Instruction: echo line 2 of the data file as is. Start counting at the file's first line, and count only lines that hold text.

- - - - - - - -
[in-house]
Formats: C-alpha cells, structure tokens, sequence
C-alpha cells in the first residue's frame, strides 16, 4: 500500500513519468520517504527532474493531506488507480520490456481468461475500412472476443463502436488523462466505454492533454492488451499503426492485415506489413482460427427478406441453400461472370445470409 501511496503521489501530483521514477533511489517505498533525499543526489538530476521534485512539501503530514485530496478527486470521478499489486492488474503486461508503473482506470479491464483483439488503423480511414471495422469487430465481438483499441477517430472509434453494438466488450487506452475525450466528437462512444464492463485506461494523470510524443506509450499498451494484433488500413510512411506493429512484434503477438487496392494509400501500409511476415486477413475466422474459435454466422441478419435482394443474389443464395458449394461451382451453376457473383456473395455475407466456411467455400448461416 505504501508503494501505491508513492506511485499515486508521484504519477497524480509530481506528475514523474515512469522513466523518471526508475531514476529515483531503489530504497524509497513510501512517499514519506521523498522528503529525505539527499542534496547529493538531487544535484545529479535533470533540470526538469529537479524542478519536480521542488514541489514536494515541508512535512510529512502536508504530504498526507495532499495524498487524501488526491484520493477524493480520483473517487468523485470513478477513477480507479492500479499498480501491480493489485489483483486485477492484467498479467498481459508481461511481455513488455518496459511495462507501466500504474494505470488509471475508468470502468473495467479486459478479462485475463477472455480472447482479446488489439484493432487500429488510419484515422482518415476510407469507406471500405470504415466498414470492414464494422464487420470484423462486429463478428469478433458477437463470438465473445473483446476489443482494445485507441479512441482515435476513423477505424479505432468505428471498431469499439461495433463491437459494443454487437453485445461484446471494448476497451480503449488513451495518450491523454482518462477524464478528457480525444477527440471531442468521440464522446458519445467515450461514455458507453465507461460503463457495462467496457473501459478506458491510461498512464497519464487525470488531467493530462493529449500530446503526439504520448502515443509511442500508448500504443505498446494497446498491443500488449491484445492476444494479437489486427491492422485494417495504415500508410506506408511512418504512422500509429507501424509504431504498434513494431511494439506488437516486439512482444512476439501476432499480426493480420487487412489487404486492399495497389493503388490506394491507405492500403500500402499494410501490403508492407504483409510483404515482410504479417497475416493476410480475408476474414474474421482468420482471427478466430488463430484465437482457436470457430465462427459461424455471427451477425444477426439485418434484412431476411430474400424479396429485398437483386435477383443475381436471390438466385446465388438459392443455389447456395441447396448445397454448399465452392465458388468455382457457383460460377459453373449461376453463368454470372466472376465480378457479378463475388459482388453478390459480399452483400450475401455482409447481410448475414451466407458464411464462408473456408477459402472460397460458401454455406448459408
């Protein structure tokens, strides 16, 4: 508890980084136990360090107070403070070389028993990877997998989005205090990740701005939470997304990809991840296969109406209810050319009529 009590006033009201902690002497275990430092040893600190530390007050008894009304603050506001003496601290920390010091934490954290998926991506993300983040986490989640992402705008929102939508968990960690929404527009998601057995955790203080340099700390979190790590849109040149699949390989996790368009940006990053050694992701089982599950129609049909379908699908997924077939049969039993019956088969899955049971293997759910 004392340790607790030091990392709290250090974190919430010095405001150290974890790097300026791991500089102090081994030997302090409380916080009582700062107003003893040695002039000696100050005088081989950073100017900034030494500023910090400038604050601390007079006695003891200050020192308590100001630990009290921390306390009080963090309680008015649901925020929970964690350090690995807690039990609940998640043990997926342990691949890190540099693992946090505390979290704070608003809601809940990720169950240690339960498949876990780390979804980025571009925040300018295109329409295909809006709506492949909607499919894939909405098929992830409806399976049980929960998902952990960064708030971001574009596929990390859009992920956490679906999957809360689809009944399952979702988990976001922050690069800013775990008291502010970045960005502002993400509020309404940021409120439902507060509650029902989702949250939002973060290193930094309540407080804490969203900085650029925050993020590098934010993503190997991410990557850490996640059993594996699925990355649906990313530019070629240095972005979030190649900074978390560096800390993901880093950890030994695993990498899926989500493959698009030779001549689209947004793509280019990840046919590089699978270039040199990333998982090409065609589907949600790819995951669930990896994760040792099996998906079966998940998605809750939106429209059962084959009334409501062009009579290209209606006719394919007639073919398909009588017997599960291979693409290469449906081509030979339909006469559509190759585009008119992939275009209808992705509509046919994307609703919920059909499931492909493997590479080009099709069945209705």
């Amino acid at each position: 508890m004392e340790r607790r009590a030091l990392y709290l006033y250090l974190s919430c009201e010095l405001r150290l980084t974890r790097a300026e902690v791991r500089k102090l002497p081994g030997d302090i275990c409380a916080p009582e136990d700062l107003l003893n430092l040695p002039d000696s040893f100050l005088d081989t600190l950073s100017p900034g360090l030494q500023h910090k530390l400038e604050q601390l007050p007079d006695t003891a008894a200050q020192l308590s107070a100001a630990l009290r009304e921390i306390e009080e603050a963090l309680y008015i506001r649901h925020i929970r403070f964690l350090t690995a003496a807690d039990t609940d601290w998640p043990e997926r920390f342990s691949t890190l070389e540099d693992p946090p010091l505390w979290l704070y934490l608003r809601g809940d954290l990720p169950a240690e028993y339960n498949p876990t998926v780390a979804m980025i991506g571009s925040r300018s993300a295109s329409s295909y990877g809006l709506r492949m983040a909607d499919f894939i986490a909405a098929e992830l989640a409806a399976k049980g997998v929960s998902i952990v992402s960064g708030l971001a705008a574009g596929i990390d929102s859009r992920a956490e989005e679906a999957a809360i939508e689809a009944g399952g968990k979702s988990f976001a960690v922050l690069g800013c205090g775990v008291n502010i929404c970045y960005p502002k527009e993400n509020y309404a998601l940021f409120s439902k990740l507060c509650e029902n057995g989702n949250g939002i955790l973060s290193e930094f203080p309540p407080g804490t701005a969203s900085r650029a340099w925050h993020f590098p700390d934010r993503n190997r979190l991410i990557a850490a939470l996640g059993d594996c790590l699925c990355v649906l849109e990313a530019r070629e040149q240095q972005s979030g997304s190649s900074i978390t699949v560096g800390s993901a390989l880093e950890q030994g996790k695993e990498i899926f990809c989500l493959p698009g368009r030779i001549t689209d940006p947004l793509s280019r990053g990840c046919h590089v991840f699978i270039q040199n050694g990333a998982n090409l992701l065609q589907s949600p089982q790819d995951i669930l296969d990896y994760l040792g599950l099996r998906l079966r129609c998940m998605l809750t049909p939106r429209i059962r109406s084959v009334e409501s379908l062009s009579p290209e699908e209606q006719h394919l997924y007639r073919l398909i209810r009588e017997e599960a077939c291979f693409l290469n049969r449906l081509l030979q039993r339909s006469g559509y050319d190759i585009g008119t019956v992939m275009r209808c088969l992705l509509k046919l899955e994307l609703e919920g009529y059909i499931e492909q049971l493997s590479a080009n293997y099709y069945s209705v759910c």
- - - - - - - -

Formats: C-alpha cells, structure tokens, sequence